Leaving Mother Lake: A Girlhood at the Edge of the World by Yang Erche Namu and Christine Mathieu - a memoir of a Moso girl who tells of her people's traditions and her story of how her mother defied tradition by leaving her mother's household and how Namu later did the same - except in a bigger way. The Moso believe in visiting relationships between women who live at the maternal house, and men who knock on their doors as lovers.  Marriage breaks down families and hasn't been widely-practiced.  While some people have written of the Moso as matriarchal, they are perhaps more matrilineal.





The Partly Cloudy Patriot by Sarah Vowell -- since I liked the above-mentioned Sarah Vowell book more than I thought, I decided to see what else my library had that she's written. This book was more of a collection of thoughts on touring Presidential libraries, attending the inauguration of President George W. Bush (and Sarah's bursting into tears of sorrow), thoughts on Teddy Roosevelt (as a child she envied his asthma since he was able to lie around and read all day), Tom Cruise, Tom Landry, The Wonder Twins and a few other topics. I learned more about her upbringing in Oklahoma and Montana, her parents, her twin sister, and her nephew.





I Forgot to Remember: A Memoir of Amnesia by Su Meck  -- I found this one in the new books section of a local library.  A pretty interesting story of a lady who got struck in the head by a ceiling fan and the results of that: she lost all her 22 years worth of memories and had to learn who she was again.  She tells of her frustration of not having shared memories with people who called themselves her parents, and children, and husband, and cousins and so forth.  And the thought of kissing and having sex with this strange guy. Wait! What is sex again?  How do I even write or read or find my way places or take care of my young children?  If you know someone with a traumatic brain injury or if you just like memoirs, this might interest you.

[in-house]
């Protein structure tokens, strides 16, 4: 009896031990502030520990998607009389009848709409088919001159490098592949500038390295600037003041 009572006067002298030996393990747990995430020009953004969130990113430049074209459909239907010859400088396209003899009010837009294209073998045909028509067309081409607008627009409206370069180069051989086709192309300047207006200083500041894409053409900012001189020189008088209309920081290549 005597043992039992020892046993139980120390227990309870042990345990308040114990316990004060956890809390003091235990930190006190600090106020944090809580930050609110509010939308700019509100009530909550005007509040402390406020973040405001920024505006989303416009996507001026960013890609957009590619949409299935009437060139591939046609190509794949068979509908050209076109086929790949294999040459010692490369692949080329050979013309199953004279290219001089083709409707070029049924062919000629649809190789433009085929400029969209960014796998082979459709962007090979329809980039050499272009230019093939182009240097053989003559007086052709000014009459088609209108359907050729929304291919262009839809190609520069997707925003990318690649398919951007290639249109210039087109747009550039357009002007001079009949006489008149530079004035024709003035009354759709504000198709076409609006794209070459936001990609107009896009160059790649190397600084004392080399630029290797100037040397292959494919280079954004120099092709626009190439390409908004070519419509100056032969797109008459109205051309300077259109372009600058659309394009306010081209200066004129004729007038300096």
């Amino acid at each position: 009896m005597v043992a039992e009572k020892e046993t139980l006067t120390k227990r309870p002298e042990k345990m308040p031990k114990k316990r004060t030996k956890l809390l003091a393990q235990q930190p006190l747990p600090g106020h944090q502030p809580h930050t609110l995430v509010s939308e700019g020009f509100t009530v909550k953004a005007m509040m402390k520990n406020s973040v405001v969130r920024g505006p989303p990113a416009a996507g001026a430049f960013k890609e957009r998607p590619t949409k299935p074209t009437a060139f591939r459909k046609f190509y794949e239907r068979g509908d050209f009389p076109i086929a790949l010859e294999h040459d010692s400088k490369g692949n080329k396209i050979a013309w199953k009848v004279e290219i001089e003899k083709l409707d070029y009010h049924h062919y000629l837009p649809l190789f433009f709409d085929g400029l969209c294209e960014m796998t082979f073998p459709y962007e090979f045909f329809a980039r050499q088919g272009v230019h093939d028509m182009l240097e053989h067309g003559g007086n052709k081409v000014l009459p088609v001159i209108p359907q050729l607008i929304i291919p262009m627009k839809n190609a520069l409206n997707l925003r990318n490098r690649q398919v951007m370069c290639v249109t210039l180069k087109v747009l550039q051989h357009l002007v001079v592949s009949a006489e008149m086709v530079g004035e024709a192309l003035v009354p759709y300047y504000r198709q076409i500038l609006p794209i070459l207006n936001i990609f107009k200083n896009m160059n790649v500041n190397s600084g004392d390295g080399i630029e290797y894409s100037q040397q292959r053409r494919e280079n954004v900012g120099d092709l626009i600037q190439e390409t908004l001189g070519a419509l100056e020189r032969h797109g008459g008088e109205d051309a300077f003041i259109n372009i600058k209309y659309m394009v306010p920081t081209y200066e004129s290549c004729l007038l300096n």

The Chance by Karen Kingsbury -- My mom finished this and said it was good. I thought it would be great for reading while traveling to and from the beach this weekend, and it was.  An easy, somewhat predictable read, but sometimes you need something light.  This was about best friends, Nolan and Ellie, who were separated when Ellie's dad moved them across country when they were both 15 years old. Eleven years later, they meet again. Stuff like that.



Love, Charleston by Beth Webb Hart - another book that mom my finished, said was good so I decided to read it rather than return it to the library for her.  Takes place in Charleston (duh), mostly about three cousins and their experiences one year just before and after one cousin gives birth.  Deals a bit with post-partum depression. Not in a really technical way, but maybe making people more aware of it in an easy-to-read fiction way.



Beneath My Mother's Feet by Amjed Qamar -- found this in the YA section in the library.  A story from Pakistan about a girl with a pretty awful father and brother, but a good mother.  This story is about their lives once the mother and daughter become house maids because of the slackness of their male relatives.  Books like these make me sooooo thankful for my culture.